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Indian E-music – The right mix of Indian Vibes… » 2018 » June » 22

New Faderfox, from mixer-style controllers to RGB insanity

Delivered... Peter Kirn | Scene | Fri 22 Jun 2018 6:46 pm

Want something vanilla, like a MIDI controller with a classic mixer layout or a bunch of pots? Or want something crazy – like a psycho-bright light-up show controller? Faderfox has you either way.

The one-person German boutique controller company Faderfox has been making clever controllers since some of the first days of doing that for software, and they keep getting better. Mathias – he really is just one guy – wrote with the latest. He’s Mathias is now shipping the first controllers in his “MODULE” line. The idea here is, you get to mix and match some simple options to build up a virtual mixing surface, for your hardware or software.

These are pre-configured to work with Ableton Live and Elektron’s boxes, and the form factor even matches the Elektron so you can arrange or rack them together neatly.

You can use the new MODULE line with any MIDI-enabled hardware or software, but fans of Elektron will notice something about the dimensions.

On the MX12, you get twelve fader strips – 12 faders, 24 pots, and 24 buttons. Those still send whatever you want, so you can control whatever hardware or software tool you wish (via control change, program change, all the goodies), either by manually creating templates or using MIDI learn to automatically assign them.

On the PC12, you get just pots – 72 of them. You could put those two together, or use them individually, or build a monster system by chaining these together.

You might get away with the generic one and some adjustment in your software, but there are up to 30 custom setups if not.

And each comes in an aluminum case with both two MIDI in and two MIDI out, plus USB. An extension port lets you connect to other stuff.

Oh, and this is cute and useful – these come with a dry erase marker and empty overlay, so you can mark up your controller and know what everything is. There’s even a matching stand. Different colored fader caps let you add additional visual feedback.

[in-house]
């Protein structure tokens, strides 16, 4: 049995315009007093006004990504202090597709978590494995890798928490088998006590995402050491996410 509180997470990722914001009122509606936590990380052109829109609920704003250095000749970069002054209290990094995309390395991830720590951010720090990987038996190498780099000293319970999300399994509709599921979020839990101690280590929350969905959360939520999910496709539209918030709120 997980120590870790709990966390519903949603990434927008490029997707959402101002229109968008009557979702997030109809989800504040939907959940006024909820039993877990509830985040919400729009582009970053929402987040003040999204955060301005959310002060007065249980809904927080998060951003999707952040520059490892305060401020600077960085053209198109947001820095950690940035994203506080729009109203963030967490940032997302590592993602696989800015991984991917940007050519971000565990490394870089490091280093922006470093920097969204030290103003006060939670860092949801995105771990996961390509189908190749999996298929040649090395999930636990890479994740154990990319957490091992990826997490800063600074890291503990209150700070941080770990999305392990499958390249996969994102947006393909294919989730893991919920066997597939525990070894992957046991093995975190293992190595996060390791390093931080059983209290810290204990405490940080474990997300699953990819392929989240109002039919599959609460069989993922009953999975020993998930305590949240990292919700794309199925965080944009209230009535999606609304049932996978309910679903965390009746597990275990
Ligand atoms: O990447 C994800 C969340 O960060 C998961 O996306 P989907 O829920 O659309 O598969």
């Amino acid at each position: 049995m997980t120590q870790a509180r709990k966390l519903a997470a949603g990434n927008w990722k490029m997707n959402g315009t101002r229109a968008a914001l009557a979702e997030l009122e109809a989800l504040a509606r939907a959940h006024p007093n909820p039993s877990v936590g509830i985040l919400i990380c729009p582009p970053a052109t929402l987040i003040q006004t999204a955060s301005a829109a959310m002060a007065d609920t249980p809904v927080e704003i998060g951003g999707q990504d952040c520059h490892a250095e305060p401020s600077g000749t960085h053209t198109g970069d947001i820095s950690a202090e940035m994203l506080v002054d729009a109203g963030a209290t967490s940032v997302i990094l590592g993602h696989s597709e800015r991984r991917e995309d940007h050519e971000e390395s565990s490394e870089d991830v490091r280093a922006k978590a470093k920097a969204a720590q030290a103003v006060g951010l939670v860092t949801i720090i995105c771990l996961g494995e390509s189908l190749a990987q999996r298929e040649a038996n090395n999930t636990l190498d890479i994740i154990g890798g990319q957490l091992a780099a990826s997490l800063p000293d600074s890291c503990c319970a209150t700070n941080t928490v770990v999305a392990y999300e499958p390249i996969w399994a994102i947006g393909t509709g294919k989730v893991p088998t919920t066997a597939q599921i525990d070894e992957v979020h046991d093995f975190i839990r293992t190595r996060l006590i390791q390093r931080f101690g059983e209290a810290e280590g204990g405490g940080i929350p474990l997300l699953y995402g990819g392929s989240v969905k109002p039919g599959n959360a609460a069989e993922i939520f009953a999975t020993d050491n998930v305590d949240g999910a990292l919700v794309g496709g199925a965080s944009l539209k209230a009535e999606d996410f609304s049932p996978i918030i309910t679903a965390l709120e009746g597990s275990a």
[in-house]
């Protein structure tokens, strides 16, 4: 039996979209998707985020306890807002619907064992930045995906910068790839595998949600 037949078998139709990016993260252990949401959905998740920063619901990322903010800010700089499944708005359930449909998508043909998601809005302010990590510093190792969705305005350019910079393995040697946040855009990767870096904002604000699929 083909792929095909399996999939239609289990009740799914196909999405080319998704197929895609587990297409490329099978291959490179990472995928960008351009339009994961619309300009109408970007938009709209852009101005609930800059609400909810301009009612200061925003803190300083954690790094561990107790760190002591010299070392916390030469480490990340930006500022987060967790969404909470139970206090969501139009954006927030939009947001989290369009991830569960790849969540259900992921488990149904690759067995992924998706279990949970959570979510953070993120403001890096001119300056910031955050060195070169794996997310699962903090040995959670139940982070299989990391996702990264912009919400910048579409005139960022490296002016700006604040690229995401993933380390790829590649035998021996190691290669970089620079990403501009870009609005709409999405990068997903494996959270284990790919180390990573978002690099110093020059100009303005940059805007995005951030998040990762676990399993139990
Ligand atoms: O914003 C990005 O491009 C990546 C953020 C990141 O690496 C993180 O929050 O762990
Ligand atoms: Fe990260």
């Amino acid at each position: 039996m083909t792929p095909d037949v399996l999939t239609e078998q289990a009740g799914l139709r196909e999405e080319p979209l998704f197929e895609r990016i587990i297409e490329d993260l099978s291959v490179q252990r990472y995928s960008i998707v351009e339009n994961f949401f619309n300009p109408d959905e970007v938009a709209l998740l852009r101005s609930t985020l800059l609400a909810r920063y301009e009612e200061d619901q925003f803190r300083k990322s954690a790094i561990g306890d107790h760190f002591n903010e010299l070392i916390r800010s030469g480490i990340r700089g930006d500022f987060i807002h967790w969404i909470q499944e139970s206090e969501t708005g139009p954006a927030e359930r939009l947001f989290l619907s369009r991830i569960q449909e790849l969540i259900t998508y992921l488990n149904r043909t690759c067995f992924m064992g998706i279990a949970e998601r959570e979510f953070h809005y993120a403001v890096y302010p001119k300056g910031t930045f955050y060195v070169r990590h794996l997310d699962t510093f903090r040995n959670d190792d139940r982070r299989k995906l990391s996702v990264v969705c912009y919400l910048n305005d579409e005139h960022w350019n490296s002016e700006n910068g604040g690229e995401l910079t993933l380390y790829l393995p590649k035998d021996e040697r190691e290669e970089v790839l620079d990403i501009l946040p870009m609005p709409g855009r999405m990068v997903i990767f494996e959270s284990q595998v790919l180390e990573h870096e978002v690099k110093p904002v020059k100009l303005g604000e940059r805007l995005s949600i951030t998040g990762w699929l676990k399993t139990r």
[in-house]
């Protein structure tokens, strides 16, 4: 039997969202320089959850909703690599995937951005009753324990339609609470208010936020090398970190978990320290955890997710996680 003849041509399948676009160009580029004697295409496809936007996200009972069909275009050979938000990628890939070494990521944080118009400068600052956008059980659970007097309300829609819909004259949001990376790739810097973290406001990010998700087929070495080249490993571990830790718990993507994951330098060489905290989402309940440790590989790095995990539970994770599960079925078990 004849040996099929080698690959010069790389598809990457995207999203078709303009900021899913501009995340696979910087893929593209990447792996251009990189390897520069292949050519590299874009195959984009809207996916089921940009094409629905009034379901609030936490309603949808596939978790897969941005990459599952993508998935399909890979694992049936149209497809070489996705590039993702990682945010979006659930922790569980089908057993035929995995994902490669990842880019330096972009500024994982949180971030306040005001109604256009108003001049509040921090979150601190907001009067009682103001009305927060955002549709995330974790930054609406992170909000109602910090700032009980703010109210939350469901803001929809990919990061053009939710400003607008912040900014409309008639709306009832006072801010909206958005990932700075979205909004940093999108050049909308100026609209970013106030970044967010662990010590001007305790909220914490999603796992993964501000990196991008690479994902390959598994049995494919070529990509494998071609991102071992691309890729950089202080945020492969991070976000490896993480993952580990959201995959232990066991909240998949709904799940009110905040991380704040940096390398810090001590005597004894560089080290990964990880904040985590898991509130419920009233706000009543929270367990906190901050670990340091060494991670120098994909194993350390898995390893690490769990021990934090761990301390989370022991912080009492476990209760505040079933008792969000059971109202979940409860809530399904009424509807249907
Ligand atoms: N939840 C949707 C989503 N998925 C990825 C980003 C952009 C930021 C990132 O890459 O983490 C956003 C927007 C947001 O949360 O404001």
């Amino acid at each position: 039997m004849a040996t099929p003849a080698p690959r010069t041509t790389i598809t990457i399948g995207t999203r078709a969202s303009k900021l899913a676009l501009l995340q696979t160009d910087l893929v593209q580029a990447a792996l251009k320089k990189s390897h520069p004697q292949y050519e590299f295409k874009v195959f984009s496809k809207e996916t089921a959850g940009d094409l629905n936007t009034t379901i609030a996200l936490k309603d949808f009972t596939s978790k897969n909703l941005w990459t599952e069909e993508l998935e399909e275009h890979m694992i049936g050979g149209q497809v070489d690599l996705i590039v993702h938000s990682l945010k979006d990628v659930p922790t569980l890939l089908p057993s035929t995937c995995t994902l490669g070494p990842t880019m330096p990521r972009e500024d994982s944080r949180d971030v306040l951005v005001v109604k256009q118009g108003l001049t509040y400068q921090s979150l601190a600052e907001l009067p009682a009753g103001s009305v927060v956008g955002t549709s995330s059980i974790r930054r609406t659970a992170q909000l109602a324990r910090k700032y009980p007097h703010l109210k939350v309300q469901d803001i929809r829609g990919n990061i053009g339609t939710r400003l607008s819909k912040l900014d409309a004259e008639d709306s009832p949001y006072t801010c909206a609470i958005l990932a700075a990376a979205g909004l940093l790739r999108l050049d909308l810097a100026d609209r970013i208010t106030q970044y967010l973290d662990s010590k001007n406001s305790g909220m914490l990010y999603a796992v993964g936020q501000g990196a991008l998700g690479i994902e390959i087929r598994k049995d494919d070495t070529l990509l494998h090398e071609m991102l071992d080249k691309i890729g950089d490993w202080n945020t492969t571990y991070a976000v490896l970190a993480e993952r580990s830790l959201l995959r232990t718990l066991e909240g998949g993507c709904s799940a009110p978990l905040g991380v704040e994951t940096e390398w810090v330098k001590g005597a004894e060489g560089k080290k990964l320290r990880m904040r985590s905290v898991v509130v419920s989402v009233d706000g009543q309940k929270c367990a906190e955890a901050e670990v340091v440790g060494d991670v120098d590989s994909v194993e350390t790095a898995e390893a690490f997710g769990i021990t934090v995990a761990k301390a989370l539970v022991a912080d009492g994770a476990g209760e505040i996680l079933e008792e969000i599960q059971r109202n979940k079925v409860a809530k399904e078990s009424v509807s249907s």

399EUR (before VAT) for each.

Okay, so that’s the practical – now let’s get to the impractical (but fun). Mathias has done various one-off custom controller builds, but the GT1 is the craziest, biggest yet – a light-up, 144 RGB LED show controller.

So, for anyone complaining about laptop performance behind a blue glow, uh… take this.

Of course it syncs to music. Of course.



The post New Faderfox, from mixer-style controllers to RGB insanity appeared first on CDM Create Digital Music.

‘On repeat in our house’: your albums of the year so far

Delivered... Guardian readers | Scene | Fri 22 Jun 2018 10:17 am

After a mid-2018 Guardian rundown, here’s a selection of additional readers’ favourites from the discussion provoked

After many listens this is definitely my favourite Father John Misty album, adding genuine heart and emotion to the usual combination of wit and irony. Can’t recommend it highly enough. BiggsDixxon

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Gang Gang Dance: Kazuashita review – shoegazey panglobal dreampop

Delivered... Emily Mackay | Scene | Fri 22 Jun 2018 8:30 am


In 2008, Gang Gang Dance’s breakthrough fourth album, Saint Dymphna, crystallised a manic moment, a time when blogs were abuzz with motley, abrasively joyous collisions of world and dance. Ten years on, and seven since their moody, complex fifth, Eye Contact, the New York trio have shifted to meet a very different global atmosphere, tuning in, as did Björk’s Utopia, to the soothing sounds of a new age revival and filtering them through shoegazey dreampop textures. Single Lotus would fit neatly on one of those 90s Pure Moods compilations, all loose guitar and soft synths, Lizzi Bougatsos’s voice – as beautiful, infuriating and varied as ever – conjuring a panglobal sacred pop. J-Tree builds its bliss slowly, reverbed guitar rolling and crashing, ending in a sample of Standing Rock pipeline protesters jubilantly greeting the arrival of a herd of buffalo. The title track lifts rattling percussion into light, bubbling beats reminiscent of In Sides-era Orbital, as artist Oliver Payne intones colour names in a mesmerising meditation, dispelled by a big breakbeat breakdown.

There’s always, of course, been a hippie undertow to Gang Gang Dance’s mission to forge communion between disparate sounds. “There’s nothing to be scared of,” a child’s voice assures at the end of J-Tree, but though we’re supposed to be past the stage of guilty pleasures in music, pleasurable or otherwise, these sounds (the scent of Enigma and Enya, the glimmer of fire poi in the corner of your eye) still carry a taint of dippy, fantasist indulgence. The band, however, see the album less as an escape, more of an attempt to sire a better world: it’s named after live member Taka Imamura’s new baby, whose name is a play on words roughly translating as “peace tomorrow”. Whether its dreamy palette is progressive or pacifying, Kazuashita undoubtedly brings moments of beautiful respite, not least on closer Salve on the Sorrow, whose floaty fantasy vistas – crashes of drums and trills of harp, Bougatsos’s cooing and whooping like a tropical bird – end hopefully, with the sound of a match flaring.

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